Discharge to skilled nursing facilities after a heart attack or heart failure explains little of variation in hospital readmissions
Research Activities, August 2012, No. 384
After a heart attack or heart failure, some patients are sent to skilled nursing facilities (SNFs) to take advantage of intensive monitoring and recuperation. Hospitals vary widely in how many of these patients they send to SNFs after hospitalization. Also, high rates of admission to SNFs had no substantial impact on 30-day readmission rates to hospitals, according to a new study.
The researchers reviewed claims data from fee-for-service Medicare patients admitted to a hospital with a heart attack or heart failure. From these data, rates of admission to SNFs were calculated as well as 30-day readmission rates to hospitals.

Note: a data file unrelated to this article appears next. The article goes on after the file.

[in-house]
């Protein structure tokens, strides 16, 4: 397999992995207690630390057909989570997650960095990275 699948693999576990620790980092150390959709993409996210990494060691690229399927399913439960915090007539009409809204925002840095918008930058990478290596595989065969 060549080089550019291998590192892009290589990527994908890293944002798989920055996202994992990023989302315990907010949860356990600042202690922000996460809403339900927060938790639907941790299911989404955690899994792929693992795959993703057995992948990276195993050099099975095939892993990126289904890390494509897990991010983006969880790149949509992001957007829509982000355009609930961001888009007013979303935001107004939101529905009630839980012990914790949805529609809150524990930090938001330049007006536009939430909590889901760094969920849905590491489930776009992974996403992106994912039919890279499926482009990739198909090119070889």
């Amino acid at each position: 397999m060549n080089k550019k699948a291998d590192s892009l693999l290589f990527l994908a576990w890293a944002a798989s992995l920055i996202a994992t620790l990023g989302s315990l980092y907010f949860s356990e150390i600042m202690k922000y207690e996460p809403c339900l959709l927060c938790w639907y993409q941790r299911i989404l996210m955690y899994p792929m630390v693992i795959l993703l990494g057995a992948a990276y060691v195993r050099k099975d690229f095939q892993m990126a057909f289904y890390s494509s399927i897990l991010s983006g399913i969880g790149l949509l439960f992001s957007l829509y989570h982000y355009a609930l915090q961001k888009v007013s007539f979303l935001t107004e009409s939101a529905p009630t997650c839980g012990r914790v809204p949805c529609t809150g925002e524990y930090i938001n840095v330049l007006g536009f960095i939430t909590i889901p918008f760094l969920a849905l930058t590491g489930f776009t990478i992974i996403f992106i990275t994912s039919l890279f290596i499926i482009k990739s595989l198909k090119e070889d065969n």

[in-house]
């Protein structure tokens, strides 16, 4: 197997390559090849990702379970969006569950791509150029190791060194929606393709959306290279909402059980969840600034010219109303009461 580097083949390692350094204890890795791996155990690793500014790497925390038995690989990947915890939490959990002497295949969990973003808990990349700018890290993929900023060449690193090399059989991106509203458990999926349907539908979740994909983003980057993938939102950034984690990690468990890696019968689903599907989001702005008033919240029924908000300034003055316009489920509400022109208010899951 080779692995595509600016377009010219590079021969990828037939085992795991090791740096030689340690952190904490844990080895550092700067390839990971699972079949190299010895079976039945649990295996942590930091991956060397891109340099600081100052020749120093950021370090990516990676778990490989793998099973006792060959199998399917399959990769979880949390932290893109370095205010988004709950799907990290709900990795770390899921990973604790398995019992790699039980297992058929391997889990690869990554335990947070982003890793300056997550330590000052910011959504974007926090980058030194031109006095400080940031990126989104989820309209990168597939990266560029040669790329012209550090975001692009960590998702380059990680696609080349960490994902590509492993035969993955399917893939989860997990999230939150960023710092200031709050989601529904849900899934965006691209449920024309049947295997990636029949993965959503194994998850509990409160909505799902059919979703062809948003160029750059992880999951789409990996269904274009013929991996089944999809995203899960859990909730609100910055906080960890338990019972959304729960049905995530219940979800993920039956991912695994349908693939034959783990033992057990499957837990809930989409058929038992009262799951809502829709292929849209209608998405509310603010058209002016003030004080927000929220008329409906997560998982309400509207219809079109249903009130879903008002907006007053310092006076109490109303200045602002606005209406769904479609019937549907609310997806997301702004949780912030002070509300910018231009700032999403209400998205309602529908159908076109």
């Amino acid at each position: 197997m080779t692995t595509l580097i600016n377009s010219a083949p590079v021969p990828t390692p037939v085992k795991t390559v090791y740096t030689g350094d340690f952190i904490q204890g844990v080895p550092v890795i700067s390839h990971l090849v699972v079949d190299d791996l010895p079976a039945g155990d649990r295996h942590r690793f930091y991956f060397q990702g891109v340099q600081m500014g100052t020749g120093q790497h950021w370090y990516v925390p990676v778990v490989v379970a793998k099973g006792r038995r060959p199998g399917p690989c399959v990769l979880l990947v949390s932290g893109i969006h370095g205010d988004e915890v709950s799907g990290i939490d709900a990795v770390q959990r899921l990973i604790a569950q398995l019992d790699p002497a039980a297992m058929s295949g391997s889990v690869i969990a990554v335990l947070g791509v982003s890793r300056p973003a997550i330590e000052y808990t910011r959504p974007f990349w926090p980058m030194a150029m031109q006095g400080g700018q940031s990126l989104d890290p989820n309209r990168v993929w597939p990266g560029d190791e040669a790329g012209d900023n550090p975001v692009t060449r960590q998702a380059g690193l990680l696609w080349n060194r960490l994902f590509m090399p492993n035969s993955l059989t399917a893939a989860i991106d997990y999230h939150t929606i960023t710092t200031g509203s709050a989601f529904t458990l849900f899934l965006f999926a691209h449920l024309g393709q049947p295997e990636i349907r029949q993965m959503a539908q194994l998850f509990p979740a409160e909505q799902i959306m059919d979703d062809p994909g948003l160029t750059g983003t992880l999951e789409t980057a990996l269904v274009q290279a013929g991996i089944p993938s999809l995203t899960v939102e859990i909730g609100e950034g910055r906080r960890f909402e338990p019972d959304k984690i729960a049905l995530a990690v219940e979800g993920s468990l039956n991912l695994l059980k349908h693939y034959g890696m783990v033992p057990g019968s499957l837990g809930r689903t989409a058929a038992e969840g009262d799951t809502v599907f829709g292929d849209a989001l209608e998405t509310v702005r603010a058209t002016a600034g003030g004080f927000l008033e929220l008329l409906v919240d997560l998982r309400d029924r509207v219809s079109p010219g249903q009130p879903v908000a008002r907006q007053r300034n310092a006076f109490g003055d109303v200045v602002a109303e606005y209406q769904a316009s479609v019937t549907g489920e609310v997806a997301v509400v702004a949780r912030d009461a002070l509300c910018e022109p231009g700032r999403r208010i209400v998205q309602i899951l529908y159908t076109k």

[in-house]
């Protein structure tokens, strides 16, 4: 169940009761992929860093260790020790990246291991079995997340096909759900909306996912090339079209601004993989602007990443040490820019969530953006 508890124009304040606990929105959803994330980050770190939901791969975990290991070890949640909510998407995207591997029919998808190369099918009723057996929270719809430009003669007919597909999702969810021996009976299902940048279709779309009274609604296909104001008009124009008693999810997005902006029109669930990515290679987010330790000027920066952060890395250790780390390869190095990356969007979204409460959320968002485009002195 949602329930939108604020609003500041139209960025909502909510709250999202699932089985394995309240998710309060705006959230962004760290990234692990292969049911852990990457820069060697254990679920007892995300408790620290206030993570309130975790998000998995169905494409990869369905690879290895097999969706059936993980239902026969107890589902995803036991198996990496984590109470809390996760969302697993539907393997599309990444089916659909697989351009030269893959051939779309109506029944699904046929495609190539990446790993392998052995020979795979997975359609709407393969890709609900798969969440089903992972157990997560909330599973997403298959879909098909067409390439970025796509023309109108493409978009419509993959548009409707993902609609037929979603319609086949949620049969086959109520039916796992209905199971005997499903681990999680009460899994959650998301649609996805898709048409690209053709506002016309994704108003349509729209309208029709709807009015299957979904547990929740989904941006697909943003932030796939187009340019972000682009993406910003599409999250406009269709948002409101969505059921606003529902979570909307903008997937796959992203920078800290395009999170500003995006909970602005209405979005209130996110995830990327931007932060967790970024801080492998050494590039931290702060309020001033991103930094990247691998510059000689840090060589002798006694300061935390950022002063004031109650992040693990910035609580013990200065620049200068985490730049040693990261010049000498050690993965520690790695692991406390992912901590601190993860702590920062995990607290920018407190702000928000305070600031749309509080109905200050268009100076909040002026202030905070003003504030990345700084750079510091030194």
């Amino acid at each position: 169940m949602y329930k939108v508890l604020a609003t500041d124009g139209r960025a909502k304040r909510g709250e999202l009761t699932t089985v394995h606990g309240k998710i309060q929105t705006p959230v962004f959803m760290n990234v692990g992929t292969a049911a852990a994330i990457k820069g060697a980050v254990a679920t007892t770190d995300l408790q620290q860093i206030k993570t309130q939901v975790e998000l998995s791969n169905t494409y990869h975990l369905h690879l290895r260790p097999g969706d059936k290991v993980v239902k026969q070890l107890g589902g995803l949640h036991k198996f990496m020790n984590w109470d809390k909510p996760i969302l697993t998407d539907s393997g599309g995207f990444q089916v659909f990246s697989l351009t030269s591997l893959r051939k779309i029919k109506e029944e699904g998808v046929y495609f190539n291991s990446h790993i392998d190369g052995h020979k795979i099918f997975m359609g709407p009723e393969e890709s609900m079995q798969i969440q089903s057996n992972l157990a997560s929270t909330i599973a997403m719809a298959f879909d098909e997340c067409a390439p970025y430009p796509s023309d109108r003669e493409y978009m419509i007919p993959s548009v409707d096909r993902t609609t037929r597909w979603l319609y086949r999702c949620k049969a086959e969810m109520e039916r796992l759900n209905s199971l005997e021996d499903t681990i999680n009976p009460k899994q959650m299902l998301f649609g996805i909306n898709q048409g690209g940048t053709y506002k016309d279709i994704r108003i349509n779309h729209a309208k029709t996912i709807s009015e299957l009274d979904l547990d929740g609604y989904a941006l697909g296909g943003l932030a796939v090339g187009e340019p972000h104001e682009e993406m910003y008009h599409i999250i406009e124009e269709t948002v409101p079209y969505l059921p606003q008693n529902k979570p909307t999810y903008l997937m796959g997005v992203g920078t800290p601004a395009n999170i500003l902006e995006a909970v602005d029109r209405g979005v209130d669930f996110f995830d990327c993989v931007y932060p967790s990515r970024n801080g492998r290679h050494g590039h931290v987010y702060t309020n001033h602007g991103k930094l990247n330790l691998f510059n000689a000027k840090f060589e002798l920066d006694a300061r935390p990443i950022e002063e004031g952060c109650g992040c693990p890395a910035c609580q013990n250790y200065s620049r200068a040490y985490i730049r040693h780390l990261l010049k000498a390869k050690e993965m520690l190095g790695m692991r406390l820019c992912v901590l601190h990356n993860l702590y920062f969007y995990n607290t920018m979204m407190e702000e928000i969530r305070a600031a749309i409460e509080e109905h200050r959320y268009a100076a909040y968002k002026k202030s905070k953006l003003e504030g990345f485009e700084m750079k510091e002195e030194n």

Hospital readmission rates were 24.7 percent for heart failure patients and 19.9 percent for heart attack patients. The rate of admission to a SNF ranged considerably among various hospitals for both groups of patients. For heart failure patients, higher rates of SNF use were not associated with lower hospital readmission rates. Hospitals with high SNF usage rates for heart attack patients had higher readmission rates for these patients. However, this relationship was weak, with SNF rates explaining less than 4 percent of the variation in hospital readmission rates. Even hospitals with low readmission rates for both groups had high and low usage of SNFs. The study was supported in part by the Agency for Healthcare Research and Quality (HS18781).
See "Skilled nursing facility referral and hospital readmission rates after heart failure or myocardial infarction," by Jersey Chen, M.D., M.P.H., Joseph S. Ross, M.D., M.H.S., Melissa D.A. Carlson, Ph.D., and others in the January 2012 The American Journal of Medicine 125(1), pp. 100.e1-100.e9.